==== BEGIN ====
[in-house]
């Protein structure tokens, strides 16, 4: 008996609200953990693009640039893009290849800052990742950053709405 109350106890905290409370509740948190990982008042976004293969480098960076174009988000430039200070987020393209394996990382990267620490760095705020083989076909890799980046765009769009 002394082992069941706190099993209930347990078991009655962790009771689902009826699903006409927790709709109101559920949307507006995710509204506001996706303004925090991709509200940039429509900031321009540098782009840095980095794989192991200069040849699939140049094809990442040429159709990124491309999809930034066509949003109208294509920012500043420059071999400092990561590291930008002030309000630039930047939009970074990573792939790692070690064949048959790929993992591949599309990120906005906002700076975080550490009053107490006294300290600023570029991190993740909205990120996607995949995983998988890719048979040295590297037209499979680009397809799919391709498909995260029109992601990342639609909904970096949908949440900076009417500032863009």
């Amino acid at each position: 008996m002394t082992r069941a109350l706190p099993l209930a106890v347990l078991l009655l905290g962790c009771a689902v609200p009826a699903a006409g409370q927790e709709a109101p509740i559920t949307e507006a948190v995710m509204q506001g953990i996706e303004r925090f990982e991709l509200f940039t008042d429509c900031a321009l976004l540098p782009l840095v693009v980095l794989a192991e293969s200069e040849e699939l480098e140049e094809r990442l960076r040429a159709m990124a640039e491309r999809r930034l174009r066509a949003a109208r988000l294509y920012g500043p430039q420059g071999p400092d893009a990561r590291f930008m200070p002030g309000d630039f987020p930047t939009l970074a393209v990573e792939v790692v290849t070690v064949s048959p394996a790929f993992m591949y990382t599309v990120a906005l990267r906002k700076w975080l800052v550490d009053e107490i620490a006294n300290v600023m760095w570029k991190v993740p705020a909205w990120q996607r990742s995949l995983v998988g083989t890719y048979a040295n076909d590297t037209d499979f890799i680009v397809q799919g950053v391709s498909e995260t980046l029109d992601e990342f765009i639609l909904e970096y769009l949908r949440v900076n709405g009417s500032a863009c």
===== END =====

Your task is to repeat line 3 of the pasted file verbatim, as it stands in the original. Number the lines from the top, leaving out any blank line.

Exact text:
């Amino acid at each position: 008996m002394t082992r069941a109350l706190p099993l209930a106890v347990l078991l009655l905290g962790c009771a689902v609200p009826a699903a006409g409370q927790e709709a109101p509740i559920t949307e507006a948190v995710m509204q506001g953990i996706e303004r925090f990982e991709l509200f940039t008042d429509c900031a321009l976004l540098p782009l840095v693009v980095l794989a192991e293969s200069e040849e699939l480098e140049e094809r990442l960076r040429a159709m990124a640039e491309r999809r930034l174009r066509a949003a109208r988000l294509y920012g500043p430039q420059g071999p400092d893009a990561r590291f930008m200070p002030g309000d630039f987020p930047t939009l970074a393209v990573e792939v790692v290849t070690v064949s048959p394996a790929f993992m591949y990382t599309v990120a906005l990267r906002k700076w975080l800052v550490d009053e107490i620490a006294n300290v600023m760095w570029k991190v993740p705020a909205w990120q996607r990742s995949l995983v998988g083989t890719y048979a040295n076909d590297t037209d499979f890799i680009v397809q799919g950053v391709s498909e995260t980046l029109d992601e990342f765009i639609l909904e970096y769009l949908r949440v900076n709405g009417s500032a863009c």